Wages for most American workers have remained basically stagnant for decades, but a new report published on Thursday by the Economic Policy Institute (EPI) shows that the CEOs of America’s largest firms have seen their pay soar at a consistent and “outrageous” clip.
“Simply put, money that goes to the executive class is money that does not go to other people.”
—Lawrence Mishel, Economic Policy Institute
Between 1978 and 2016, CEO pay rose by 937 percent, EPI’s Lawrence Mishel and Jessica Schieder found. By contrast, the typical worker saw “painfully slow” compensation growth—11.2 percent over the same period.
Mishel and Schieder also note that CEOs of “America’s largest firms made an average of $15.6 million in compensation, or 271 times the annual average pay of the typical worker.”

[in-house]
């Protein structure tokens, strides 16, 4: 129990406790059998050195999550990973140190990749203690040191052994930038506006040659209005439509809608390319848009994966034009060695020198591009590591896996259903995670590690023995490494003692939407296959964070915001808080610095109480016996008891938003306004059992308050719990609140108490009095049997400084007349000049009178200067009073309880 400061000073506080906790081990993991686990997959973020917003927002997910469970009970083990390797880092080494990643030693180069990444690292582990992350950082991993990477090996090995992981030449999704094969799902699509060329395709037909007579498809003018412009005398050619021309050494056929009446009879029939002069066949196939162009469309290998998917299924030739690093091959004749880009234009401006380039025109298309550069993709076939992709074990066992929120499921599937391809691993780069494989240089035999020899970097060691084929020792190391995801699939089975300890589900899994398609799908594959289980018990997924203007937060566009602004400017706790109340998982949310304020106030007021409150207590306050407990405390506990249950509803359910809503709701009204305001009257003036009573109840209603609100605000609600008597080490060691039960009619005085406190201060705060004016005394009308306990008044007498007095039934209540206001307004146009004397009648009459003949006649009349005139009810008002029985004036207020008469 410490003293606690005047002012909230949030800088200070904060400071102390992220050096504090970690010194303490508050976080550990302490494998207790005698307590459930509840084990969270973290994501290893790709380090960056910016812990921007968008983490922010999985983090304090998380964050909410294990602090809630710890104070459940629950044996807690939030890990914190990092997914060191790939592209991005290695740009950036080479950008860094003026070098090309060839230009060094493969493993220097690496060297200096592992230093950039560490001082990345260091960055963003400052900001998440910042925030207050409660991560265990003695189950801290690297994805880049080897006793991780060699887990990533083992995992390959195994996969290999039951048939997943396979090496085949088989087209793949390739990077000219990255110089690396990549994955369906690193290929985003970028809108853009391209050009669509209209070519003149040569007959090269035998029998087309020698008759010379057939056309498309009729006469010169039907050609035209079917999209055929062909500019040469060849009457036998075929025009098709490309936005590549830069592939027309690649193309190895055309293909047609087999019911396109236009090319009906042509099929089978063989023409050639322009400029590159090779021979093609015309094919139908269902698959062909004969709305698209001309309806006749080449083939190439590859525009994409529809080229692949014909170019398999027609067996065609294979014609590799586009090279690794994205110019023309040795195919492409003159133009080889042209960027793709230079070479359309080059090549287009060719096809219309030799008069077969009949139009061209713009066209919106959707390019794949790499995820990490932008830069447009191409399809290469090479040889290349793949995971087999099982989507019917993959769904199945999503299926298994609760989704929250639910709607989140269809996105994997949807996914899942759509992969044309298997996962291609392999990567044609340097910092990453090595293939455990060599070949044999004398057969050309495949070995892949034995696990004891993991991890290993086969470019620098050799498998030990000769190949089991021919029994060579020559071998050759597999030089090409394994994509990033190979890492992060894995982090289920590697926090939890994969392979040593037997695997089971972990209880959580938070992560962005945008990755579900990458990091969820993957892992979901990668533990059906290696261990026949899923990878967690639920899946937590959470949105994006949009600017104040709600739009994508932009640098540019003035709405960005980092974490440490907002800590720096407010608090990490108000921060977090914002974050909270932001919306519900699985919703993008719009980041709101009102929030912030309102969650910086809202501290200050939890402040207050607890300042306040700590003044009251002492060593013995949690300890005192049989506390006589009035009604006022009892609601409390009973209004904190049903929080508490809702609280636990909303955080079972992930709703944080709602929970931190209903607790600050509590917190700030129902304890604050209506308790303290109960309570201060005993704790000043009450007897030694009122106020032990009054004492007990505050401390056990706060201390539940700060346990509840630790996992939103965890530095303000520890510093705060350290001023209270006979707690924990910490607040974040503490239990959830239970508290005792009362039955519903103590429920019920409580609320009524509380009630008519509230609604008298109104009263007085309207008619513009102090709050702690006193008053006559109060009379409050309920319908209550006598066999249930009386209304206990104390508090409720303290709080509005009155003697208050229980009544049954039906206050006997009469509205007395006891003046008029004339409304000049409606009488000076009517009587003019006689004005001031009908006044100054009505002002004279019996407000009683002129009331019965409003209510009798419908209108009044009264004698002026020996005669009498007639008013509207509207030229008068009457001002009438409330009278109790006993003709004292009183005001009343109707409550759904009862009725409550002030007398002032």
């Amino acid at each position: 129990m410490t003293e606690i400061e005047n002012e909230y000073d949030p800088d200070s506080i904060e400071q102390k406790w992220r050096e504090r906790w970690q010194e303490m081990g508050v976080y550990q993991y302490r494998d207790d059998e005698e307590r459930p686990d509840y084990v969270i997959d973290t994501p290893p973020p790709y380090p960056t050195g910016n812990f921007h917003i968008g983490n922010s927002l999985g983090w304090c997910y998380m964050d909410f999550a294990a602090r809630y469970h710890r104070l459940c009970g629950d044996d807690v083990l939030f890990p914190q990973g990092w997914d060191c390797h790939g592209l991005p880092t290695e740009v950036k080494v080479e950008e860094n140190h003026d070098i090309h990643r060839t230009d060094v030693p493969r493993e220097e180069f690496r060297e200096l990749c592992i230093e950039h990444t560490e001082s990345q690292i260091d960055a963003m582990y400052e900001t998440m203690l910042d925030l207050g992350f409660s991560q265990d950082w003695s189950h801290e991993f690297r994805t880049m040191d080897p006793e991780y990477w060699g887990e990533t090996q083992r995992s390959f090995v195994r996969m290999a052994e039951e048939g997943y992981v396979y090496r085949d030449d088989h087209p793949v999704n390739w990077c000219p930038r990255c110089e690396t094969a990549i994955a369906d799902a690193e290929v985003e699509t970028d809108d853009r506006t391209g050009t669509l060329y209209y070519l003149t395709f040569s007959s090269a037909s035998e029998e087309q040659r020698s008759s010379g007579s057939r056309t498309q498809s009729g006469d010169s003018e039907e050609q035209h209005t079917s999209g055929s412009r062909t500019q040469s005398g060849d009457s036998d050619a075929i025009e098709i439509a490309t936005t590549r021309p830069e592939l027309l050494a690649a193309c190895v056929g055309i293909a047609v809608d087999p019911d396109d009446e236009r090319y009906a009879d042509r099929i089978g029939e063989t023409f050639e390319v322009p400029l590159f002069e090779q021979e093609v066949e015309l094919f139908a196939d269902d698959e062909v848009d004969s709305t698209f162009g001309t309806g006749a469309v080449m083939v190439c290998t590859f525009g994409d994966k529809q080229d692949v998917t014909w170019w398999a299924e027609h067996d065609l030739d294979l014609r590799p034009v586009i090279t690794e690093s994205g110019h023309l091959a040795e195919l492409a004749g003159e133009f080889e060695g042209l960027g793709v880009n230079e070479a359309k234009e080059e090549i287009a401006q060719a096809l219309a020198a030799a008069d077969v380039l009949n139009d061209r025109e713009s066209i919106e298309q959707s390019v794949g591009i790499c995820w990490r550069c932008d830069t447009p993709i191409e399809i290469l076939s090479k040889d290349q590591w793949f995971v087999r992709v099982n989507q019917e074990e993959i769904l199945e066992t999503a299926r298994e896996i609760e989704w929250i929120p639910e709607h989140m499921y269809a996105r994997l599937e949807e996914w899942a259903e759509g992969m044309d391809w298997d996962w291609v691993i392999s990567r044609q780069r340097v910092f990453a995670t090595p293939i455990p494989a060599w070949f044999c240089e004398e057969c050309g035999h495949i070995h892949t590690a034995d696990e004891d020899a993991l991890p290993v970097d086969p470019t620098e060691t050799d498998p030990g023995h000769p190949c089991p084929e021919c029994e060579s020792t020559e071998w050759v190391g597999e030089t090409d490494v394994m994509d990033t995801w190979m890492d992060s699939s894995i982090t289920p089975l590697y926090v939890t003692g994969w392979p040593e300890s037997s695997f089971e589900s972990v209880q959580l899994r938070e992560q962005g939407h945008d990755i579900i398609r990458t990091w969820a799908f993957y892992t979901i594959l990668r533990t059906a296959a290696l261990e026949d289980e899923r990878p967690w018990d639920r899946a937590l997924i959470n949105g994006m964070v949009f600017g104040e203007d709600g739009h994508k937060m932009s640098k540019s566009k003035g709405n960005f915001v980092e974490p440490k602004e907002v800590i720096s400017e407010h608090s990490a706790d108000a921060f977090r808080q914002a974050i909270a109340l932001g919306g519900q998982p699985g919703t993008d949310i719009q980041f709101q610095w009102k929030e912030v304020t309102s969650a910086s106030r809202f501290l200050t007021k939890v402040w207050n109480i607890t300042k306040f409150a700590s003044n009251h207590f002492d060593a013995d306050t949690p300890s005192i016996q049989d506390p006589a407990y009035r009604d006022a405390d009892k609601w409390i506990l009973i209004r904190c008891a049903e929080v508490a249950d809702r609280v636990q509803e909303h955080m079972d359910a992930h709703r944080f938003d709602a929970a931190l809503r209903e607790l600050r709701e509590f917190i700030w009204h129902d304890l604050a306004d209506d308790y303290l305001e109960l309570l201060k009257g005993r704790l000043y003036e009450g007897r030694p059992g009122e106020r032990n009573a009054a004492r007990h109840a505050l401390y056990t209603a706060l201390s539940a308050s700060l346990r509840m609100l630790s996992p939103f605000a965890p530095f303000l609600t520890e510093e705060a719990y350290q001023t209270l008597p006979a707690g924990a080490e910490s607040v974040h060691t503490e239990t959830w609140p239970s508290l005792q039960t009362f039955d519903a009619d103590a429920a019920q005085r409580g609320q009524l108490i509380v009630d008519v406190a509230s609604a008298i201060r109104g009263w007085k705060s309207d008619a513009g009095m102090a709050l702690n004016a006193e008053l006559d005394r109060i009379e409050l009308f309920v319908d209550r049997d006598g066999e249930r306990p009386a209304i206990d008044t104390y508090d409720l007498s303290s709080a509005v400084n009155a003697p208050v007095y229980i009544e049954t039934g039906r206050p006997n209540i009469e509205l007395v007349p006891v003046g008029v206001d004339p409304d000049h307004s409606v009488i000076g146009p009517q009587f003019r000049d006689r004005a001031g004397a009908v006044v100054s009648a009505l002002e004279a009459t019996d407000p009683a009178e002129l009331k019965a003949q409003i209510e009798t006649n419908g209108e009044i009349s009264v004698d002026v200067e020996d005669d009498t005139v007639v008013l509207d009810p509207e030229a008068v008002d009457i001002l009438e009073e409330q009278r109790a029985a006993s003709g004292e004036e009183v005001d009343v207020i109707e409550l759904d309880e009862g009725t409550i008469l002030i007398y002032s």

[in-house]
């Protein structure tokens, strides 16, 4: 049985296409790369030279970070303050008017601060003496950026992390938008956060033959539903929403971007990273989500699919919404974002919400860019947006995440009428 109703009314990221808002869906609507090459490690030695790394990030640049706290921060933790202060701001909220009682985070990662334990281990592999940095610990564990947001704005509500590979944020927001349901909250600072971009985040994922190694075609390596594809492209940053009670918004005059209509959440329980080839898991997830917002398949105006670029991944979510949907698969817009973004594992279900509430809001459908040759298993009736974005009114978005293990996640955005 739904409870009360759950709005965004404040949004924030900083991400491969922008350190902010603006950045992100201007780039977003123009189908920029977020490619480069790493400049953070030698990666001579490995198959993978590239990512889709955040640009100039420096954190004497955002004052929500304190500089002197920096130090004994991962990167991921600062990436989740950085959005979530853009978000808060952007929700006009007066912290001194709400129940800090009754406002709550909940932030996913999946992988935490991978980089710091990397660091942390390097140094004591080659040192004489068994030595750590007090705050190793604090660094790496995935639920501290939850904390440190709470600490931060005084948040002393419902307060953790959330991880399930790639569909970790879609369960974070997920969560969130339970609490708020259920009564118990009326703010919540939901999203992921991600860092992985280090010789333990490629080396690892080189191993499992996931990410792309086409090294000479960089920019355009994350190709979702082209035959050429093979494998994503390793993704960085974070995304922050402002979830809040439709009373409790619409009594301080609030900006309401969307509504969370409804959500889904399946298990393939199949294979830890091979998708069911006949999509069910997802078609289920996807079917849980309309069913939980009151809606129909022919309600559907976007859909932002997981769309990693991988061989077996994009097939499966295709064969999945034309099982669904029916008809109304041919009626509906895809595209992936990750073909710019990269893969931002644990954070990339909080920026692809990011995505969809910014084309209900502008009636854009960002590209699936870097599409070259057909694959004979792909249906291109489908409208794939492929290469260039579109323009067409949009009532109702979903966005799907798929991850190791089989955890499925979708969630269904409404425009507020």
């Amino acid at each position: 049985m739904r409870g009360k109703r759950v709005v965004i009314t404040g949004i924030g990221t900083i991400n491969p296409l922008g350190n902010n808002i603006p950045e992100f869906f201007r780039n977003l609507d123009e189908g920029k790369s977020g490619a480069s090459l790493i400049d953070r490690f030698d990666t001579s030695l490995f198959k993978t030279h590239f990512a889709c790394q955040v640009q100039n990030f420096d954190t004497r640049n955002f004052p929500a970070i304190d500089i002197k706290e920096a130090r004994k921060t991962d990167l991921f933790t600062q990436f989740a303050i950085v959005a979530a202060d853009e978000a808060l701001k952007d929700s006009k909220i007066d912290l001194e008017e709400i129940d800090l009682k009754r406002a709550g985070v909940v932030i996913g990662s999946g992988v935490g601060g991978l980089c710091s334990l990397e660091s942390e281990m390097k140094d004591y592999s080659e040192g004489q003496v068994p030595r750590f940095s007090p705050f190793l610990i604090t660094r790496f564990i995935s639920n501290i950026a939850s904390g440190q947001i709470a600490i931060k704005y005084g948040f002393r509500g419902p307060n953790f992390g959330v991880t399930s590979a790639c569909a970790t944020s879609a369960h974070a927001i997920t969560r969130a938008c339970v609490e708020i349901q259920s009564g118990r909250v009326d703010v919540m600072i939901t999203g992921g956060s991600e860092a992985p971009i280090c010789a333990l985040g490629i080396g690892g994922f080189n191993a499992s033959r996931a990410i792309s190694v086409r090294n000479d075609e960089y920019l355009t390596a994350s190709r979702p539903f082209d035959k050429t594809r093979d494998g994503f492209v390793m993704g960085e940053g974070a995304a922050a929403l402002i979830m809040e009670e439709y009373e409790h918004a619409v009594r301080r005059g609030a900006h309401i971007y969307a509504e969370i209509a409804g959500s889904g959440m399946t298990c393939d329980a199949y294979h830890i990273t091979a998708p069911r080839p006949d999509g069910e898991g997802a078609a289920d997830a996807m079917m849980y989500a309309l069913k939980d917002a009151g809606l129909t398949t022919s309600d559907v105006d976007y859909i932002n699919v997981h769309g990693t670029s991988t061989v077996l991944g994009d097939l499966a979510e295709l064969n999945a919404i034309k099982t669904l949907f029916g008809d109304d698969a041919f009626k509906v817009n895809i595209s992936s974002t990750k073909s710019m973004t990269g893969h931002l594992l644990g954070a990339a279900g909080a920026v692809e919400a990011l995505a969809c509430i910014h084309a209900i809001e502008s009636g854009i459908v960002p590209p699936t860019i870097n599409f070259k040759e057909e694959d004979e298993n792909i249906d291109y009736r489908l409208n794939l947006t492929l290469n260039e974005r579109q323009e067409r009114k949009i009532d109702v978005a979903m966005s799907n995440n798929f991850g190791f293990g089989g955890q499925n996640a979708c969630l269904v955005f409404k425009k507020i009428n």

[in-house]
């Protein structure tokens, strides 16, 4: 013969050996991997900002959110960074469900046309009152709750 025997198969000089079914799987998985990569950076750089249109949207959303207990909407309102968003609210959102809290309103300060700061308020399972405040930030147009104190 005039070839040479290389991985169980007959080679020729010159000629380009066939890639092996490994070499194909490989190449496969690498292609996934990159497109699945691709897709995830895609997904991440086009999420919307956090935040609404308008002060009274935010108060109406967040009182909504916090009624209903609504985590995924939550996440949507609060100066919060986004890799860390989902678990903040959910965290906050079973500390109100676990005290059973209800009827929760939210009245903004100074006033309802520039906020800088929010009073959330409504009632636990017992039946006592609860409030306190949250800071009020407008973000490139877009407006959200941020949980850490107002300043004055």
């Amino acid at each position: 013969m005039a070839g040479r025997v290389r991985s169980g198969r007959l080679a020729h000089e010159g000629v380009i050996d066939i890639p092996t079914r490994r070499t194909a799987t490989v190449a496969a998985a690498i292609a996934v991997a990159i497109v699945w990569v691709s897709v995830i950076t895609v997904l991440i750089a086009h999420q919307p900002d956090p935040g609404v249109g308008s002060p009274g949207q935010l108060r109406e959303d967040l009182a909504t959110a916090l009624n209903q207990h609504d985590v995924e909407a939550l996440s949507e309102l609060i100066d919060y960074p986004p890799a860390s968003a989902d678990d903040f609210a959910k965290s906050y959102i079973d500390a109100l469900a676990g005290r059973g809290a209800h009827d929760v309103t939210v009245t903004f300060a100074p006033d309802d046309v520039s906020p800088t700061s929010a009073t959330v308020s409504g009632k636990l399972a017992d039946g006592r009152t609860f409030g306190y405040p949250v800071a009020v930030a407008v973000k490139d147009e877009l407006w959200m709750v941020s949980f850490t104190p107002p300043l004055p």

“While the 2016 CEO-to-worker compensation ratio of 271-to-1 is down from 299-to-1 in 2014 and 286-to-1 in 2015, it is still light years beyond the 20-to-1 ratio in 1965 and the 59-to-1 ratio in 1989,” the report observes. “The average CEO in a large firm now earns 5.33 times the annual earnings of the average very-high-wage earner (earner in the top 0.1 percent).”
EPI’s report is just the latest on an ever-expanding list of analyses documenting America’s staggering income inequality, which is the worst in the industrialized world. In March, the economists Thomas Piketty, Emmanuel Saez, and Gabriel Zucman labeled the U.S. inequality crisis—the massive gap between the wealthiest and everyone else—”a tale of two countries.”
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